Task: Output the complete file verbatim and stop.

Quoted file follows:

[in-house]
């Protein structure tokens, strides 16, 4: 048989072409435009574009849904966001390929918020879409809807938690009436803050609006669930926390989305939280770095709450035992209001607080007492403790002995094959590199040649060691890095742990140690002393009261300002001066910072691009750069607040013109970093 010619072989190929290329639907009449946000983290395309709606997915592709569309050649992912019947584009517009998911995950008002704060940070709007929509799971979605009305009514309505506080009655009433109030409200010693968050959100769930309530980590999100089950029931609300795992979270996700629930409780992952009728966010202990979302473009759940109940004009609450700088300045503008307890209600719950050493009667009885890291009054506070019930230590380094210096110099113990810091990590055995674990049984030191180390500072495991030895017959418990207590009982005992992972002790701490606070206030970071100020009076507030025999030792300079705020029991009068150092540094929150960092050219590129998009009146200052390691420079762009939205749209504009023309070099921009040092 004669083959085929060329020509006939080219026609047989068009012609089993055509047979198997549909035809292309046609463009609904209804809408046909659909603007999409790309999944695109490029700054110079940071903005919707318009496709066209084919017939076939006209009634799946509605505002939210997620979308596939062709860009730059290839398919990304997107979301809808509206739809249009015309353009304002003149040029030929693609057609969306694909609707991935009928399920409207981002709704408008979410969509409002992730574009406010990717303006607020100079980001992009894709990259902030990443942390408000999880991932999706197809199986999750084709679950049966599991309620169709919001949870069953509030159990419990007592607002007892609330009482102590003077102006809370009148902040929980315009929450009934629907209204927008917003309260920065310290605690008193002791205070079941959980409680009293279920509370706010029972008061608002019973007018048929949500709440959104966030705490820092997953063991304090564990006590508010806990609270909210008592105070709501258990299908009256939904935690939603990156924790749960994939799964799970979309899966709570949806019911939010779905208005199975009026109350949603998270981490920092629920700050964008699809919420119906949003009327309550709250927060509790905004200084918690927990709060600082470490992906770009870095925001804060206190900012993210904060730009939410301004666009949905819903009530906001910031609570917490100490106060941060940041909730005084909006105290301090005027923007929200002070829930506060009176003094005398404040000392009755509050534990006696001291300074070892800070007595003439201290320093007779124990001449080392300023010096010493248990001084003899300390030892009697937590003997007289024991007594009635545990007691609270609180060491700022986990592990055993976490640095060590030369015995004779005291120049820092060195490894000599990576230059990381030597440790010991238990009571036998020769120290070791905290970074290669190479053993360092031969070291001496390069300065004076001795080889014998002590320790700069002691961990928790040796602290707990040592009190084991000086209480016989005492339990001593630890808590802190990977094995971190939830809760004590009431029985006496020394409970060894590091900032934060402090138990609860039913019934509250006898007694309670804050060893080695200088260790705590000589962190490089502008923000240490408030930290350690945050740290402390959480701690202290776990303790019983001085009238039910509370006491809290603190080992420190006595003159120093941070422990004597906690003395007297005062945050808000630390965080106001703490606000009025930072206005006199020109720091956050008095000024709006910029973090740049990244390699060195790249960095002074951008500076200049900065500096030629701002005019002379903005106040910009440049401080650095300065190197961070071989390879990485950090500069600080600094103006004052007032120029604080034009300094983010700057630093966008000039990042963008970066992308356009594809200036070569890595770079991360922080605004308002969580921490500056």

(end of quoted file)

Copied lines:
[in-house]
């Protein structure tokens, strides 16, 4: 048989072409435009574009849904966001390929918020879409809807938690009436803050609006669930926390989305939280770095709450035992209001607080007492403790002995094959590199040649060691890095742990140690002393009261300002001066910072691009750069607040013109970093 010619072989190929290329639907009449946000983290395309709606997915592709569309050649992912019947584009517009998911995950008002704060940070709007929509799971979605009305009514309505506080009655009433109030409200010693968050959100769930309530980590999100089950029931609300795992979270996700629930409780992952009728966010202990979302473009759940109940004009609450700088300045503008307890209600719950050493009667009885890291009054506070019930230590380094210096110099113990810091990590055995674990049984030191180390500072495991030895017959418990207590009982005992992972002790701490606070206030970071100020009076507030025999030792300079705020029991009068150092540094929150960092050219590129998009009146200052390691420079762009939205749209504009023309070099921009040092 004669083959085929060329020509006939080219026609047989068009012609089993055509047979198997549909035809292309046609463009609904209804809408046909659909603007999409790309999944695109490029700054110079940071903005919707318009496709066209084919017939076939006209009634799946509605505002939210997620979308596939062709860009730059290839398919990304997107979301809808509206739809249009015309353009304002003149040029030929693609057609969306694909609707991935009928399920409207981002709704408008979410969509409002992730574009406010990717303006607020100079980001992009894709990259902030990443942390408000999880991932999706197809199986999750084709679950049966599991309620169709919001949870069953509030159990419990007592607002007892609330009482102590003077102006809370009148902040929980315009929450009934629907209204927008917003309260920065310290605690008193002791205070079941959980409680009293279920509370706010029972008061608002019973007018048929949500709440959104966030705490820092997953063991304090564990006590508010806990609270909210008592105070709501258990299908009256939904935690939603990156924790749960994939799964799970979309899966709570949806019911939010779905208005199975009026109350949603998270981490920092629920700050964008699809919420119906949003009327309550709250927060509790905004200084918690927990709060600082470490992906770009870095925001804060206190900012993210904060730009939410301004666009949905819903009530906001910031609570917490100490106060941060940041909730005084909006105290301090005027923007929200002070829930506060009176003094005398404040000392009755509050534990006696001291300074070892800070007595003439201290320093007779124990001449080392300023010096010493248990001084003899300390030892009697937590003997007289024991007594009635545990007691609270609180060491700022986990592990055993976490640095060590030369015995004779005291120049820092060195490894000599990576230059990381030597440790010991238990009571036998020769120290070791905290970074290669190479053993360092031969070291001496390069300065004076001795080889014998002590320790700069002691961990928790040796602290707990040592009190084991000086209480016989005492339990001593630890808590802190990977094995971190939830809760004590009431029985006496020394409970060894590091900032934060402090138990609860039913019934509250006898007694309670804050060893080695200088260790705590000589962190490089502008923000240490408030930290350690945050740290402390959480701690202290776990303790019983001085009238039910509370006491809290603190080992420190006595003159120093941070422990004597906690003395007297005062945050808000630390965080106001703490606000009025930072206005006199020109720091956050008095000024709006910029973090740049990244390699060195790249960095002074951008500076200049900065500096030629701002005019002379903005106040910009440049401080650095300065190197961070071989390879990485950090500069600080600094103006004052007032120029604080034009300094983010700057630093966008000039990042963008970066992308356009594809200036070569890595770079991360922080605004308002969580921490500056």